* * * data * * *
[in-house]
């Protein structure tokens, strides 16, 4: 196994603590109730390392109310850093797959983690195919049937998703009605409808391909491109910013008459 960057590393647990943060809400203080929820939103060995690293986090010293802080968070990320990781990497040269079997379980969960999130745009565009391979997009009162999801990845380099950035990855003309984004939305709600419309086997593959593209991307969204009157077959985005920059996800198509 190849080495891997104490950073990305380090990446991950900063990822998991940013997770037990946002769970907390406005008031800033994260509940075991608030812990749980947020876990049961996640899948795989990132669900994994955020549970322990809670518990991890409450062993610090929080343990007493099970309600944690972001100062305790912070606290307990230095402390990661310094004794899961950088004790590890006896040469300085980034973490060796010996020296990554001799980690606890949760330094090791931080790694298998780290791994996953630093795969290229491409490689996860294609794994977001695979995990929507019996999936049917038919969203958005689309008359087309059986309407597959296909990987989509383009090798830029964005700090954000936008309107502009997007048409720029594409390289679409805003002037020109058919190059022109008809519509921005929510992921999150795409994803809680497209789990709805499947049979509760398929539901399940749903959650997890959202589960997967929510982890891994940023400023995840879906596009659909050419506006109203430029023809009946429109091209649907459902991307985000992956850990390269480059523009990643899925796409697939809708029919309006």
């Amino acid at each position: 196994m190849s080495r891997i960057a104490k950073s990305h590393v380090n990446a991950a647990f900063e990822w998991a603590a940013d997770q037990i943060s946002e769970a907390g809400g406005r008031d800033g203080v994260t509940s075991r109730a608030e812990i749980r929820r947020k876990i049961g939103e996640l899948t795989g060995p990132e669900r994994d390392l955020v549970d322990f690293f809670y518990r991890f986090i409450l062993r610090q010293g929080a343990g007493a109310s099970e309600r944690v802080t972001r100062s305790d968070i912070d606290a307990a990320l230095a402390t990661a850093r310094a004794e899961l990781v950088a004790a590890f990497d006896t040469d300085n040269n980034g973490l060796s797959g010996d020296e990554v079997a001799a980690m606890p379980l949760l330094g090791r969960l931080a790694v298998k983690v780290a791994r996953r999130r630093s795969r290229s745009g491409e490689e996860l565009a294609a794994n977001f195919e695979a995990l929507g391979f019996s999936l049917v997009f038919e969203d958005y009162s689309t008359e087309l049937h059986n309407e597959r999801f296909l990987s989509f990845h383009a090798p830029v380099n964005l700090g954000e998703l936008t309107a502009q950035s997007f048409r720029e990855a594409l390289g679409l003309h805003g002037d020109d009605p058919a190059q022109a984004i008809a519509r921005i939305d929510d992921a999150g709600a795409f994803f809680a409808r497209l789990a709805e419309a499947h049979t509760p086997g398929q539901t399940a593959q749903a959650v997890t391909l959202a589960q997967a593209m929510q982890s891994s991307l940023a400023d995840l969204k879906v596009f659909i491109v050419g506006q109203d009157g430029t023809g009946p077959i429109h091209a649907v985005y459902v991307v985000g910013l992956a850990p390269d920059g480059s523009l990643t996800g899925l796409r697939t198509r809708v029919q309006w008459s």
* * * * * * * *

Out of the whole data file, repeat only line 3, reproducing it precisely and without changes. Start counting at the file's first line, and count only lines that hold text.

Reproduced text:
């Amino acid at each position: 196994m190849s080495r891997i960057a104490k950073s990305h590393v380090n990446a991950a647990f900063e990822w998991a603590a940013d997770q037990i943060s946002e769970a907390g809400g406005r008031d800033g203080v994260t509940s075991r109730a608030e812990i749980r929820r947020k876990i049961g939103e996640l899948t795989g060995p990132e669900r994994d390392l955020v549970d322990f690293f809670y518990r991890f986090i409450l062993r610090q010293g929080a343990g007493a109310s099970e309600r944690v802080t972001r100062s305790d968070i912070d606290a307990a990320l230095a402390t990661a850093r310094a004794e899961l990781v950088a004790a590890f990497d006896t040469d300085n040269n980034g973490l060796s797959g010996d020296e990554v079997a001799a980690m606890p379980l949760l330094g090791r969960l931080a790694v298998k983690v780290a791994r996953r999130r630093s795969r290229s745009g491409e490689e996860l565009a294609a794994n977001f195919e695979a995990l929507g391979f019996s999936l049917v997009f038919e969203d958005y009162s689309t008359e087309l049937h059986n309407e597959r999801f296909l990987s989509f990845h383009a090798p830029v380099n964005l700090g954000e998703l936008t309107a502009q950035s997007f048409r720029e990855a594409l390289g679409l003309h805003g002037d020109d009605p058919a190059q022109a984004i008809a519509r921005i939305d929510d992921a999150g709600a795409f994803f809680a409808r497209l789990a709805e419309a499947h049979t509760p086997g398929q539901t399940a593959q749903a959650v997890t391909l959202a589960q997967a593209m929510q982890s891994s991307l940023a400023d995840l969204k879906v596009f659909i491109v050419g506006q109203d009157g430029t023809g009946p077959i429109h091209a649907v985005y459902v991307v985000g910013l992956a850990p390269d920059g480059s523009l990643t996800g899925l796409r697939t198509r809708v029919q309006w008459s």